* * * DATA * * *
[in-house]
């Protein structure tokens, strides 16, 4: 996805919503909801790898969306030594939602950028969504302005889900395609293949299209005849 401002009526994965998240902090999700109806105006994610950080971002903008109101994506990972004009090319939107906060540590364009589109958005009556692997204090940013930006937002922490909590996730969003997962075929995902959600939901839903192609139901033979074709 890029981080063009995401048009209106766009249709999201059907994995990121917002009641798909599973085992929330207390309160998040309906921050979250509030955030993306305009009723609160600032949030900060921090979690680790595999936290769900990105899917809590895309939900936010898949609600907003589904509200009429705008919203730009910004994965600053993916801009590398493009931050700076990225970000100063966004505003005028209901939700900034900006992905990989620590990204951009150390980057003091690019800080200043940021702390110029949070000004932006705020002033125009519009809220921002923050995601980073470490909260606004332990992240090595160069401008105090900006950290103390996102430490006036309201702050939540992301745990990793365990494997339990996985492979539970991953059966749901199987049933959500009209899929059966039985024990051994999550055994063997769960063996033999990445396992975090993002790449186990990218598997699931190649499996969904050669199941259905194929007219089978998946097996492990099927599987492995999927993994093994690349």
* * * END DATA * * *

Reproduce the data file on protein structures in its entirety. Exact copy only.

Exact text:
[in-house]
């Protein structure tokens, strides 16, 4: 996805919503909801790898969306030594939602950028969504302005889900395609293949299209005849 401002009526994965998240902090999700109806105006994610950080971002903008109101994506990972004009090319939107906060540590364009589109958005009556692997204090940013930006937002922490909590996730969003997962075929995902959600939901839903192609139901033979074709 890029981080063009995401048009209106766009249709999201059907994995990121917002009641798909599973085992929330207390309160998040309906921050979250509030955030993306305009009723609160600032949030900060921090979690680790595999936290769900990105899917809590895309939900936010898949609600907003589904509200009429705008919203730009910004994965600053993916801009590398493009931050700076990225970000100063966004505003005028209901939700900034900006992905990989620590990204951009150390980057003091690019800080200043940021702390110029949070000004932006705020002033125009519009809220921002923050995601980073470490909260606004332990992240090595160069401008105090900006950290103390996102430490006036309201702050939540992301745990990793365990494997339990996985492979539970991953059966749901199987049933959500009209899929059966039985024990051994999550055994063997769960063996033999990445396992975090993002790449186990990218598997699931190649499996969904050669199941259905194929007219089978998946097996492990099927599987492995999927993994093994690349």